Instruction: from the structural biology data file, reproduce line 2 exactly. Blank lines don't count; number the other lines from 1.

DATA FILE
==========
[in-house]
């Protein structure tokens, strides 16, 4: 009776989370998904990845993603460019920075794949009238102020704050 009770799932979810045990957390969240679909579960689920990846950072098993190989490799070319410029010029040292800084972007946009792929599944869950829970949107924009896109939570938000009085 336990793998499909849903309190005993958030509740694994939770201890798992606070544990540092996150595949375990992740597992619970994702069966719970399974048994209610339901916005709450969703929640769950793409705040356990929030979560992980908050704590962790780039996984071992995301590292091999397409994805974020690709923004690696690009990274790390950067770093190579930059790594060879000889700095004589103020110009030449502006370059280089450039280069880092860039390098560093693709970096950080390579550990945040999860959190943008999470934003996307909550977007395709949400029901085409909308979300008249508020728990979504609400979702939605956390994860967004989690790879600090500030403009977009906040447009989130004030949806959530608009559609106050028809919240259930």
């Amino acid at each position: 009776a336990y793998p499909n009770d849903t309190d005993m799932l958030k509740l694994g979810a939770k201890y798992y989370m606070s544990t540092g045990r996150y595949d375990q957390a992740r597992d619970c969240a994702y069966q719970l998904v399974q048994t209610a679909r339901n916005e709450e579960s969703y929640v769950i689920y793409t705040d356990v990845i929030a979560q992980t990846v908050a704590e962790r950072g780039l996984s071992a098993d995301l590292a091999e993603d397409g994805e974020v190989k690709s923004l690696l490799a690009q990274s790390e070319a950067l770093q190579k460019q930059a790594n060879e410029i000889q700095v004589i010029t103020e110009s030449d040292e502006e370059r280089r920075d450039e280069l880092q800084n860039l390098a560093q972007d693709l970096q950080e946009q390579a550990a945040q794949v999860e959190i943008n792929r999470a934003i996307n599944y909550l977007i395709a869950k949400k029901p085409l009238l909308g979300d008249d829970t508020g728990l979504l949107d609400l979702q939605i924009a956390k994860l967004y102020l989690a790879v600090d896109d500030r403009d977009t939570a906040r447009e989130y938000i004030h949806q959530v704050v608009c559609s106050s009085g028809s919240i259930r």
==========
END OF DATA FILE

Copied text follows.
């Protein structure tokens, strides 16, 4: 009776989370998904990845993603460019920075794949009238102020704050 009770799932979810045990957390969240679909579960689920990846950072098993190989490799070319410029010029040292800084972007946009792929599944869950829970949107924009896109939570938000009085 336990793998499909849903309190005993958030509740694994939770201890798992606070544990540092996150595949375990992740597992619970994702069966719970399974048994209610339901916005709450969703929640769950793409705040356990929030979560992980908050704590962790780039996984071992995301590292091999397409994805974020690709923004690696690009990274790390950067770093190579930059790594060879000889700095004589103020110009030449502006370059280089450039280069880092860039390098560093693709970096950080390579550990945040999860959190943008999470934003996307909550977007395709949400029901085409909308979300008249508020728990979504609400979702939605956390994860967004989690790879600090500030403009977009906040447009989130004030949806959530608009559609106050028809919240259930």